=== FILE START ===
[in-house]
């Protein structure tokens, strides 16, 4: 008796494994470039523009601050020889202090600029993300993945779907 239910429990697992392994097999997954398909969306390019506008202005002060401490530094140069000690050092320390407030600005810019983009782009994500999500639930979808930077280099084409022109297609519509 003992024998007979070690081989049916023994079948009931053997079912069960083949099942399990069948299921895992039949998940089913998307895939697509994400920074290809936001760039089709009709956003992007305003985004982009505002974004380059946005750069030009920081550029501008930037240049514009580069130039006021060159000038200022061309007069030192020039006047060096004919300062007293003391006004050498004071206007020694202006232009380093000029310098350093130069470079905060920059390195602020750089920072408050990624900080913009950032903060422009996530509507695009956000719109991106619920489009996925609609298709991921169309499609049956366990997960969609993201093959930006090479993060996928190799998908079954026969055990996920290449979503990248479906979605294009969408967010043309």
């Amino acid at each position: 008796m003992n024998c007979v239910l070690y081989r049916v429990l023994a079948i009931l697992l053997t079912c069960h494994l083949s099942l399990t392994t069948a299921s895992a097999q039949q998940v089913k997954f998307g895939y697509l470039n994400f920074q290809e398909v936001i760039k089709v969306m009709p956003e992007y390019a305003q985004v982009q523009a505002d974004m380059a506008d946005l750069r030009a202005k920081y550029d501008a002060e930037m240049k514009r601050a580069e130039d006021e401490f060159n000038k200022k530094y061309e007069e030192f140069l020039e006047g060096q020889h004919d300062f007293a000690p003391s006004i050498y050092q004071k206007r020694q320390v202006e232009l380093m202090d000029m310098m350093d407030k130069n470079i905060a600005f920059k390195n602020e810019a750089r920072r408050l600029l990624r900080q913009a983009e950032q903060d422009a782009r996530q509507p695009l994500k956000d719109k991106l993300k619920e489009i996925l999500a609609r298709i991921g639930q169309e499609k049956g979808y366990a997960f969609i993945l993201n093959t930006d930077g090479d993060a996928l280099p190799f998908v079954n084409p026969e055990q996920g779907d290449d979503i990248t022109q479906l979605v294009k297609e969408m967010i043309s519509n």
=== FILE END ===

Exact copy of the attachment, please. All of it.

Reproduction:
[in-house]
């Protein structure tokens, strides 16, 4: 008796494994470039523009601050020889202090600029993300993945779907 239910429990697992392994097999997954398909969306390019506008202005002060401490530094140069000690050092320390407030600005810019983009782009994500999500639930979808930077280099084409022109297609519509 003992024998007979070690081989049916023994079948009931053997079912069960083949099942399990069948299921895992039949998940089913998307895939697509994400920074290809936001760039089709009709956003992007305003985004982009505002974004380059946005750069030009920081550029501008930037240049514009580069130039006021060159000038200022061309007069030192020039006047060096004919300062007293003391006004050498004071206007020694202006232009380093000029310098350093130069470079905060920059390195602020750089920072408050990624900080913009950032903060422009996530509507695009956000719109991106619920489009996925609609298709991921169309499609049956366990997960969609993201093959930006090479993060996928190799998908079954026969055990996920290449979503990248479906979605294009969408967010043309």
């Amino acid at each position: 008796m003992n024998c007979v239910l070690y081989r049916v429990l023994a079948i009931l697992l053997t079912c069960h494994l083949s099942l399990t392994t069948a299921s895992a097999q039949q998940v089913k997954f998307g895939y697509l470039n994400f920074q290809e398909v936001i760039k089709v969306m009709p956003e992007y390019a305003q985004v982009q523009a505002d974004m380059a506008d946005l750069r030009a202005k920081y550029d501008a002060e930037m240049k514009r601050a580069e130039d006021e401490f060159n000038k200022k530094y061309e007069e030192f140069l020039e006047g060096q020889h004919d300062f007293a000690p003391s006004i050498y050092q004071k206007r020694q320390v202006e232009l380093m202090d000029m310098m350093d407030k130069n470079i905060a600005f920059k390195n602020e810019a750089r920072r408050l600029l990624r900080q913009a983009e950032q903060d422009a782009r996530q509507p695009l994500k956000d719109k991106l993300k619920e489009i996925l999500a609609r298709i991921g639930q169309e499609k049956g979808y366990a997960f969609i993945l993201n093959t930006d930077g090479d993060a996928l280099p190799f998908v079954n084409p026969e055990q996920g779907d290449d979503i990248t022109q479906l979605v294009k297609e969408m967010i043309s519509n």